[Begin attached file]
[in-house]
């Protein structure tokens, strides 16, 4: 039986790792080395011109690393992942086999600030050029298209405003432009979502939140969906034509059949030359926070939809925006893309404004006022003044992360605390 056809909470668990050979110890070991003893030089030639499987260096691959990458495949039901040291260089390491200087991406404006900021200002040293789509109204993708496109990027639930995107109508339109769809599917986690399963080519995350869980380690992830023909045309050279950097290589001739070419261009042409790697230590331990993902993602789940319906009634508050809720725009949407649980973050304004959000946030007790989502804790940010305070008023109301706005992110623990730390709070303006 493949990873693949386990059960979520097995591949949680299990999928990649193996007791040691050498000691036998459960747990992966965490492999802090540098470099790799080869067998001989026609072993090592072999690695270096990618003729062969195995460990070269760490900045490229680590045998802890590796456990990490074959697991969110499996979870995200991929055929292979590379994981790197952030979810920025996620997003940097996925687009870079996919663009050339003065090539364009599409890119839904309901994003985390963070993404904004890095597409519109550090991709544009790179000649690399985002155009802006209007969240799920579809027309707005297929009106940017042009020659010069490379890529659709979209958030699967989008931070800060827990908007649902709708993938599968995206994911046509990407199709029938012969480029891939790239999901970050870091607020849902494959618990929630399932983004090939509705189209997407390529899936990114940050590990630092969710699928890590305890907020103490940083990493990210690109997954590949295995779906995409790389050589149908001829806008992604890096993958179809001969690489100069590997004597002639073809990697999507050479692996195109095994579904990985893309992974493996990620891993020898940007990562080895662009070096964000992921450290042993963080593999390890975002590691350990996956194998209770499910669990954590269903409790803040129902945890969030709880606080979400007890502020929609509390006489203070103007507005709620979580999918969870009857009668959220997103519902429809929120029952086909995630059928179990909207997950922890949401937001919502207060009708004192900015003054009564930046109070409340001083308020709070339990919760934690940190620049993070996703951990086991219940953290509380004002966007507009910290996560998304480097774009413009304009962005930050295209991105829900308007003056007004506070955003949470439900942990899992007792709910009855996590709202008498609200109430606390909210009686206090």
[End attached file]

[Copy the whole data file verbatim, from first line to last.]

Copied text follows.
[in-house]
């Protein structure tokens, strides 16, 4: 039986790792080395011109690393992942086999600030050029298209405003432009979502939140969906034509059949030359926070939809925006893309404004006022003044992360605390 056809909470668990050979110890070991003893030089030639499987260096691959990458495949039901040291260089390491200087991406404006900021200002040293789509109204993708496109990027639930995107109508339109769809599917986690399963080519995350869980380690992830023909045309050279950097290589001739070419261009042409790697230590331990993902993602789940319906009634508050809720725009949407649980973050304004959000946030007790989502804790940010305070008023109301706005992110623990730390709070303006 493949990873693949386990059960979520097995591949949680299990999928990649193996007791040691050498000691036998459960747990992966965490492999802090540098470099790799080869067998001989026609072993090592072999690695270096990618003729062969195995460990070269760490900045490229680590045998802890590796456990990490074959697991969110499996979870995200991929055929292979590379994981790197952030979810920025996620997003940097996925687009870079996919663009050339003065090539364009599409890119839904309901994003985390963070993404904004890095597409519109550090991709544009790179000649690399985002155009802006209007969240799920579809027309707005297929009106940017042009020659010069490379890529659709979209958030699967989008931070800060827990908007649902709708993938599968995206994911046509990407199709029938012969480029891939790239999901970050870091607020849902494959618990929630399932983004090939509705189209997407390529899936990114940050590990630092969710699928890590305890907020103490940083990493990210690109997954590949295995779906995409790389050589149908001829806008992604890096993958179809001969690489100069590997004597002639073809990697999507050479692996195109095994579904990985893309992974493996990620891993020898940007990562080895662009070096964000992921450290042993963080593999390890975002590691350990996956194998209770499910669990954590269903409790803040129902945890969030709880606080979400007890502020929609509390006489203070103007507005709620979580999918969870009857009668959220997103519902429809929120029952086909995630059928179990909207997950922890949401937001919502207060009708004192900015003054009564930046109070409340001083308020709070339990919760934690940190620049993070996703951990086991219940953290509380004002966007507009910290996560998304480097774009413009304009962005930050295209991105829900308007003056007004506070955003949470439900942990899992007792709910009855996590709202008498609200109430606390909210009686206090």